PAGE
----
You see, Mont was an eternal optimist. He had a phenomenal ability to put away yesterday’s troubles and to live life in the present. And his enthusiasm was infectious. Despite the medieval hierarchy, the lack of communication and vision, ours was a happy site, a functioning unit. It was a lesson I took with me into my advertising career.

The galvanizing force in any team, the animating energy, is enthusiasm; irresistible, intoxicating, inspiring enthusiasm. You can’t discover answers unless you’re eager to ask questions; you can’t create difference if you’re satisfied with the same; and you can’t anticipate the future unless you’re looking up towards the horizon. In my time at BBH we subscribed to the view that positive people have bigger, better ideas. I’m sure that’s true.

 It strikes me that one of the defining characteristics of our industry, alongside creativity, is enthusiasm. And it’s an increasingly precious commodity in a world beset by Brexit blues, abiding austerity, global terror and environmental decay. Perhaps we should make more of it.

Of course, there’s a balance to be struck. In my experience Agencies are actually both fuelled by confidence and oiled by fear.  Every business needs a little paranoia to inoculate it against complacency. Every business needs a few people that are angry, awkward and discontent. But no business can sustain too many of them. And it’s a critical role of leadership to manage that mix.

Sadly I’m not sure if my Harold Wood construction is still a building society today. It’s probably a coffee shop or bookies, blow dry or nail bar, Pound Shop or Pound Land. But maybe I’m getting a little cynical. I need to put on some fresh pants.

This piece first appeared in Campaign on 17 August 2016.

No. 97

Punk Entrepreneurism: ‘Open Up the Door, I’ll Get It Myself.’

It’s October 1977. Some young punks are being interviewed about the closure of the Electric Circus nightclub in Manchester. We see a gaggle of teenagers wearing cheap plastic sunglasses and safety pins in their ears; girls with thick black eyeliner; one lad with a bike chain round his neck. They explain their commitment to the cause:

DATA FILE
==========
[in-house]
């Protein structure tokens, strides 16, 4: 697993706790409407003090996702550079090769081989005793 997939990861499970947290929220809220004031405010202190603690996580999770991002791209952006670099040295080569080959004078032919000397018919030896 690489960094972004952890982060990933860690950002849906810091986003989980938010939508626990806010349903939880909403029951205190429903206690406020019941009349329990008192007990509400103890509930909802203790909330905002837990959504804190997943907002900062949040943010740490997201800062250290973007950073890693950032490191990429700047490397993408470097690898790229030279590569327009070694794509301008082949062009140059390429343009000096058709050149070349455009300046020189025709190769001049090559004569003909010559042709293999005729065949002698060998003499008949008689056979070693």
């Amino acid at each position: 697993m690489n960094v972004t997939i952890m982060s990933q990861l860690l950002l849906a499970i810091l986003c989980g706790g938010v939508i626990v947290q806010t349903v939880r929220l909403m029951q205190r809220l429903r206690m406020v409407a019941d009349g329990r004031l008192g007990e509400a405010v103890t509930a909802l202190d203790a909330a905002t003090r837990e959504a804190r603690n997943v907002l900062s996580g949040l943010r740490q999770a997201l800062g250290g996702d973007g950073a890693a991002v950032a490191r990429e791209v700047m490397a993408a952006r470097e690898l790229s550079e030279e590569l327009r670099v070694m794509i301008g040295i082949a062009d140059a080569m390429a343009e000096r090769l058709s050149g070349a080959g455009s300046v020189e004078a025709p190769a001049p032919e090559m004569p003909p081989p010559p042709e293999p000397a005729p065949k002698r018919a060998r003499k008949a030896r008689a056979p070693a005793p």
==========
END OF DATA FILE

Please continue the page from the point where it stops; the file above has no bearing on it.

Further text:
‘I wanted to do something for me. Look at me now. I’m nothing.’
‘That’s what punk is.’

That was indeed the essence of punk. It was a short-lived musical movement that punctured the pomposity at the heart of the ‘70s British rock scene. It demolished the distance between performers and their audience. It gave music back to ordinary young people. Punk was speed, anger and urgency. It was Joe Strummer’s revolutionary zeal, Siouxsie’s swagger and John Lydon’s sneer. It was New Rose, Germfree Adolescent, Alternative Ulster. It was ‘a voice crying in the wilderness.’

I was only 12 when punk arrived, unannounced and unkempt, and shocked Britain out of its concrete slumber. And within a few short years ‘the filth and the fury’ was gone. But the movement cast a long shadow over British youth culture. It re-set the clock, and 1976 became a kind of Year Zero after which everything would be different.

I recently attended a small exhibition at the British Library celebrating forty years since the birth of punk in Britain. (Some have observed that you can’t get anything less punk than an exhibition at the British Library, but it was interesting nonetheless. It runs until 2 October.) The exhibition begins by highlighting the intellectual roots of the movement. Punk emerged from a rich brew of rebellious street fashion, avant-garde American rock and art school anarchism. A modish punk t-shirt of the time quoted a French Situationist slogan:

‘Be reasonable, demand the impossible.’

But punk also had its own more populist libertarian spirit. Punk musicians taught themselves to play, wrote their own songs, performed on their own terms; they worked with independent record companies, producers and managers, designed their own artwork. Punk is often represented as an entirely destructive force, but it was also constructive, empowering and enabling.  It was about doing it yourself; doing it for yourself.

I was thrilled to find at the exhibition an original copy of a call-to-arms that appeared in a small London fanzine, Sideburns, in 1977. Over the years I’d seen many reproductions of this graphic, but had not come across an original.

‘This is a chord (A). This is another (E). This is a third (G). Now form a band.’

I remember at the time thinking what an exciting exhortation this was. Hitherto we’d imagined rock’n’roll as an arcane pursuit for the gifted elite; for those with a head start and a healthy bank balance. Music was an industry, rock was a career, an album was a concept. But punk reduced pop to its fundamentals, demystified it and encouraged everyone to have a go.